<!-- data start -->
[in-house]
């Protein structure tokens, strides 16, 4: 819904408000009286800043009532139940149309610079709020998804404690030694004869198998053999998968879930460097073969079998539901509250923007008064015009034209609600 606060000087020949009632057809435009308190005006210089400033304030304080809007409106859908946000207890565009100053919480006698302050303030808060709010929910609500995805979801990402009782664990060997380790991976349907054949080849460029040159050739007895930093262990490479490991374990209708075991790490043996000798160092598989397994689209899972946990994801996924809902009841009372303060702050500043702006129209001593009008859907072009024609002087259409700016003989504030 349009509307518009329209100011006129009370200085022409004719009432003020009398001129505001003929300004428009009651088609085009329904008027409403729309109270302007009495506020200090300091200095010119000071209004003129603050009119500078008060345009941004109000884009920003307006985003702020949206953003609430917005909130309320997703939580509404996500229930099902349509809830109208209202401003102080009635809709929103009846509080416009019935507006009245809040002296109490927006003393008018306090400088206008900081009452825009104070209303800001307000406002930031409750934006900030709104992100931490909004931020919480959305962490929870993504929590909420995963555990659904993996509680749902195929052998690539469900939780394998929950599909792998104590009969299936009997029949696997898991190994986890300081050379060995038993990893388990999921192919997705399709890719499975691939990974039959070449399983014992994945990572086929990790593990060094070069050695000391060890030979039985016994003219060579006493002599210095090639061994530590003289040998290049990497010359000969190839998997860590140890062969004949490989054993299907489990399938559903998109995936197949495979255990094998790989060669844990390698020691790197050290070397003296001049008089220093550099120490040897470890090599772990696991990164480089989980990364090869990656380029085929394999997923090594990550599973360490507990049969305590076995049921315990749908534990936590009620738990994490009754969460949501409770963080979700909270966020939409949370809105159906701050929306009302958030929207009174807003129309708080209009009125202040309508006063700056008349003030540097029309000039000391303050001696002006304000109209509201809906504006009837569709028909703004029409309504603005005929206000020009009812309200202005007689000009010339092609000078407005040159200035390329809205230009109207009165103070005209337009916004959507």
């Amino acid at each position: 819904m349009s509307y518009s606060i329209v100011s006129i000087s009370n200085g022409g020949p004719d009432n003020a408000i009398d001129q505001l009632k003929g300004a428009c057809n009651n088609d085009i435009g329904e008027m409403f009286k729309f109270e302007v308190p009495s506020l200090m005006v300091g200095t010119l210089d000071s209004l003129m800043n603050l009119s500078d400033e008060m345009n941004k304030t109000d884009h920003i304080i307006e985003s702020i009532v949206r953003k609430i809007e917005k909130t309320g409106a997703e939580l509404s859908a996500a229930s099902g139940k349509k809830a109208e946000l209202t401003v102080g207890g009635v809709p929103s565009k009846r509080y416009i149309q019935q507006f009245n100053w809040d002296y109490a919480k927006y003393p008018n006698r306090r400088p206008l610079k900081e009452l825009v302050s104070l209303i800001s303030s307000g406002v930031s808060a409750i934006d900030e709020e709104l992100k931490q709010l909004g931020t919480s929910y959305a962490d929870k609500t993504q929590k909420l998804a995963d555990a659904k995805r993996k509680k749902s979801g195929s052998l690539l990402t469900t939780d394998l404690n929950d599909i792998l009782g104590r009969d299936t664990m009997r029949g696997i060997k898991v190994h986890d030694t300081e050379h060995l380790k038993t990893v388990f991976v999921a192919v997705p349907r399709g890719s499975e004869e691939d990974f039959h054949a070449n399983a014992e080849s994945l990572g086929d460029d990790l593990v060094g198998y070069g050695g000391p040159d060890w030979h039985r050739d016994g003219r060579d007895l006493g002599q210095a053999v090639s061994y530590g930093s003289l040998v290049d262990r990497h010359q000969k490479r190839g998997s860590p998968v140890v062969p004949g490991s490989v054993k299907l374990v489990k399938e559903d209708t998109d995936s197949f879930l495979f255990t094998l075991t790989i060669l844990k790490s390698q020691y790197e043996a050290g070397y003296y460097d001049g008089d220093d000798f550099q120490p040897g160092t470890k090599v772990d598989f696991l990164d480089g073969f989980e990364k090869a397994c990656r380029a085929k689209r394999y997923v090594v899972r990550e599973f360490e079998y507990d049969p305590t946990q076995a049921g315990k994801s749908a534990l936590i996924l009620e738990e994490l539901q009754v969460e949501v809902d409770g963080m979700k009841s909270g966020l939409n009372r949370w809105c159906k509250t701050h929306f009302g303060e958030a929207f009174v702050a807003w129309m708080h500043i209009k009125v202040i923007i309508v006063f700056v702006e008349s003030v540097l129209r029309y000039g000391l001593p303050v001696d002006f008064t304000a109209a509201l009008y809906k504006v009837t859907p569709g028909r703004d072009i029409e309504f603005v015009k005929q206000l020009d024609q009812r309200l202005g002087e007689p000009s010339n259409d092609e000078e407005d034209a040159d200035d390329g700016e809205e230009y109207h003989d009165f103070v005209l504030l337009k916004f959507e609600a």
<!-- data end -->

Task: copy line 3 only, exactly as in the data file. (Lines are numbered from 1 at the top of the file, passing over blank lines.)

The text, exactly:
């Amino acid at each position: 819904m349009s509307y518009s606060i329209v100011s006129i000087s009370n200085g022409g020949p004719d009432n003020a408000i009398d001129q505001l009632k003929g300004a428009c057809n009651n088609d085009i435009g329904e008027m409403f009286k729309f109270e302007v308190p009495s506020l200090m005006v300091g200095t010119l210089d000071s209004l003129m800043n603050l009119s500078d400033e008060m345009n941004k304030t109000d884009h920003i304080i307006e985003s702020i009532v949206r953003k609430i809007e917005k909130t309320g409106a997703e939580l509404s859908a996500a229930s099902g139940k349509k809830a109208e946000l209202t401003v102080g207890g009635v809709p929103s565009k009846r509080y416009i149309q019935q507006f009245n100053w809040d002296y109490a919480k927006y003393p008018n006698r306090r400088p206008l610079k900081e009452l825009v302050s104070l209303i800001s303030s307000g406002v930031s808060a409750i934006d900030e709020e709104l992100k931490q709010l909004g931020t919480s929910y959305a962490d929870k609500t993504q929590k909420l998804a995963d555990a659904k995805r993996k509680k749902s979801g195929s052998l690539l990402t469900t939780d394998l404690n929950d599909i792998l009782g104590r009969d299936t664990m009997r029949g696997i060997k898991v190994h986890d030694t300081e050379h060995l380790k038993t990893v388990f991976v999921a192919v997705p349907r399709g890719s499975e004869e691939d990974f039959h054949a070449n399983a014992e080849s994945l990572g086929d460029d990790l593990v060094g198998y070069g050695g000391p040159d060890w030979h039985r050739d016994g003219r060579d007895l006493g002599q210095a053999v090639s061994y530590g930093s003289l040998v290049d262990r990497h010359q000969k490479r190839g998997s860590p998968v140890v062969p004949g490991s490989v054993k299907l374990v489990k399938e559903d209708t998109d995936s197949f879930l495979f255990t094998l075991t790989i060669l844990k790490s390698q020691y790197e043996a050290g070397y003296y460097d001049g008089d220093d000798f550099q120490p040897g160092t470890k090599v772990d598989f696991l990164d480089g073969f989980e990364k090869a397994c990656r380029a085929k689209r394999y997923v090594v899972r990550e599973f360490e079998y507990d049969p305590t946990q076995a049921g315990k994801s749908a534990l936590i996924l009620e738990e994490l539901q009754v969460e949501v809902d409770g963080m979700k009841s909270g966020l939409n009372r949370w809105c159906k509250t701050h929306f009302g303060e958030a929207f009174v702050a807003w129309m708080h500043i209009k009125v202040i923007i309508v006063f700056v702006e008349s003030v540097l129209r029309y000039g000391l001593p303050v001696d002006f008064t304000a109209a509201l009008y809906k504006v009837t859907p569709g028909r703004d072009i029409e309504f603005v015009k005929q206000l020009d024609q009812r309200l202005g002087e007689p000009s010339n259409d092609e000078e407005d034209a040159d200035d390329g700016e809205e230009y109207h003989d009165f103070v005209l504030l337009k916004f959507e609600a």